COLUMBUS (WCMH) — Two thousand students from Central Ohio came to Nationwide Arena to see the Blue Jackets practice, and find out about the science behind the game.
Many of the students said they have never been to or seen a hockey game.
Officials with the Blue Jackets said this is a win-win situation. Middle school students are learning about the game of hockey, while seeing how it applies to their STEM programs. STEM stands for science, technology, engineering and math.
6th grader Mia Gutierrez, who attends Park Street Intermediate School in Grove City, was one of those watching hockey practice with a keen eye.
“I’m seeing how they hit the puck towards the wall to get it in the goal or other players and I am calculating all the speeds,” she said.
Gutierrez said she is also fascinated by other aspects of the game.
“I think it is pretty cool to watch them and see how they can skate on ice, while they do something and multitask,” Gutierrez said.
It was also just fun to be on a field trip to Nationwide Arena.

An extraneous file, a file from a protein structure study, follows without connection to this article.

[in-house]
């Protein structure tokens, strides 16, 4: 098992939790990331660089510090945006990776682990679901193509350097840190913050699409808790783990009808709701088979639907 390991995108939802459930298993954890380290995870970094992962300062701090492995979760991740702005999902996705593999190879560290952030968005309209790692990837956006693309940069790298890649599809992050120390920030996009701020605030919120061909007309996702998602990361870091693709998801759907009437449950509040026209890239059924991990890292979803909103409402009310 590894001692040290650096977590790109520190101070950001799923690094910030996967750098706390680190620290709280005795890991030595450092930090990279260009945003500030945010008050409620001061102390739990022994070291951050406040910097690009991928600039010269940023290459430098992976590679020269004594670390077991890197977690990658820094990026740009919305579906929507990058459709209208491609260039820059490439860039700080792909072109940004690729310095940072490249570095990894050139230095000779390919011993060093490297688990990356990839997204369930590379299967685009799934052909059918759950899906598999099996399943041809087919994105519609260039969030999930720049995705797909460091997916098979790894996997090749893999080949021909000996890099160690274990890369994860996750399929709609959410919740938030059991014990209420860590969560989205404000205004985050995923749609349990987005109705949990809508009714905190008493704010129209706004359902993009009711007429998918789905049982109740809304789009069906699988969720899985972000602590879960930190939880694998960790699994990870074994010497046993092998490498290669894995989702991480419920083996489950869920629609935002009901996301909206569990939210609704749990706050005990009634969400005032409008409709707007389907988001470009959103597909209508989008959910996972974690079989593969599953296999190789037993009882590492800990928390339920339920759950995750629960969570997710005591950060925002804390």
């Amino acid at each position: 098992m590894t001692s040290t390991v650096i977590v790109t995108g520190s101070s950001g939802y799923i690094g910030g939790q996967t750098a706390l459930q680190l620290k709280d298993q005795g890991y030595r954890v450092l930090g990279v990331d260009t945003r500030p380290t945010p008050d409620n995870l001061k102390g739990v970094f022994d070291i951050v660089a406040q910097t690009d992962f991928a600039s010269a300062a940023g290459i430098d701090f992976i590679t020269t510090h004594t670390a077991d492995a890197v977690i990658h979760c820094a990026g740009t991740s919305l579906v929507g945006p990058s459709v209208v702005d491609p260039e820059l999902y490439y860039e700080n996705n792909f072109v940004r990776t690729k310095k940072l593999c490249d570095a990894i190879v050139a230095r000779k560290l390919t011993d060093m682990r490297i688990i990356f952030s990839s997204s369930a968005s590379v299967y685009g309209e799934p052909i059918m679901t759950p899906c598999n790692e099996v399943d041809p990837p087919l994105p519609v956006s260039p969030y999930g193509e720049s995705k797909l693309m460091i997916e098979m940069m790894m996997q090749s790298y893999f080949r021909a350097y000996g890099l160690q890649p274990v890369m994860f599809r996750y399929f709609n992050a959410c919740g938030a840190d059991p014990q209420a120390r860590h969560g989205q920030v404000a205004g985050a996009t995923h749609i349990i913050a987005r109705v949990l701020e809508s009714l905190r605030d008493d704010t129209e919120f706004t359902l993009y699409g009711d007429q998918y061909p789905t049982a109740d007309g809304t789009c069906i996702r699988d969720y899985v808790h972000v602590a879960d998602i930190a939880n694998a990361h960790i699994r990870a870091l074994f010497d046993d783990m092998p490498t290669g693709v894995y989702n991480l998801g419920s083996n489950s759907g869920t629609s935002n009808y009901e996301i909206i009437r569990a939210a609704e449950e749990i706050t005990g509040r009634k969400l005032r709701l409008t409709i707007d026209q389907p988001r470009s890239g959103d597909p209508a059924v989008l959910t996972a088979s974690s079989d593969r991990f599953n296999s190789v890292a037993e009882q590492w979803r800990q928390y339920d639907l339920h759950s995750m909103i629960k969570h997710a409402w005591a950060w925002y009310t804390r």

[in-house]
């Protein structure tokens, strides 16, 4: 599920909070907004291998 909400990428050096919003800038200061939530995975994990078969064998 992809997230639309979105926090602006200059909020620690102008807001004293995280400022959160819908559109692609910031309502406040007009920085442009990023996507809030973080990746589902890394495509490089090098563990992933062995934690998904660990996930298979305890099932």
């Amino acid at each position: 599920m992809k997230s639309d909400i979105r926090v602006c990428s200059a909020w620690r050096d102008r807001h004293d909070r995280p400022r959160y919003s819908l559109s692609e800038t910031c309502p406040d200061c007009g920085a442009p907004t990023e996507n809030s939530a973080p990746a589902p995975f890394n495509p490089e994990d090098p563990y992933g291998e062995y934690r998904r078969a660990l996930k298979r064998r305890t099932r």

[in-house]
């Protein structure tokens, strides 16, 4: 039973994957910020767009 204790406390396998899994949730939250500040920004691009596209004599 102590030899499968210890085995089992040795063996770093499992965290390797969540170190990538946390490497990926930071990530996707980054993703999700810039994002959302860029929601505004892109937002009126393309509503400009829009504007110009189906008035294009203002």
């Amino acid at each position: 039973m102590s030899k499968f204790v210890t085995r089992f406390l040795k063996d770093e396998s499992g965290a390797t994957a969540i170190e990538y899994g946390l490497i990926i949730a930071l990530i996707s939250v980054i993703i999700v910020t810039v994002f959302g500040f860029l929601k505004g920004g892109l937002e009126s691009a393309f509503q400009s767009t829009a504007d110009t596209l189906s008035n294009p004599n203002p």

Former player and now game announcer Jody Shelley emceed the event and taught the students the CBJ chant and how to properly wave their rally towels.
Coaches and officials took turns talking with the large crowd about how science and technology are a part of the game. One example is tablets used on the bench during a game by coaches to review plays seconds after they happened. The CBJ’s head of social media spoke about proper grammar and following the brand when posting on the internet. Another topic is the science that goes into keeping players healthy.
“We do blood analysis to see where there blood level is, their vitamins and minerals, their proteins and their carbohydrates and lipid intact is to see if we need to change something in the diet,” said Nelson Ayotte, Director of High Performance.
Across the state, 6,600 middle schoolers are working in the STEM-focused online program.
“I’ve never seen them practice ever, I’ve only seen them on TV so I think it is really cool to watch them and get an opportunity like this,” said Nevaeh King, from Columbus’ Arts Impact Middle School.
This is a no-cost program picked up by the Columbus Blue Jackets, the National Hockey League and the National Hockey League Players Association.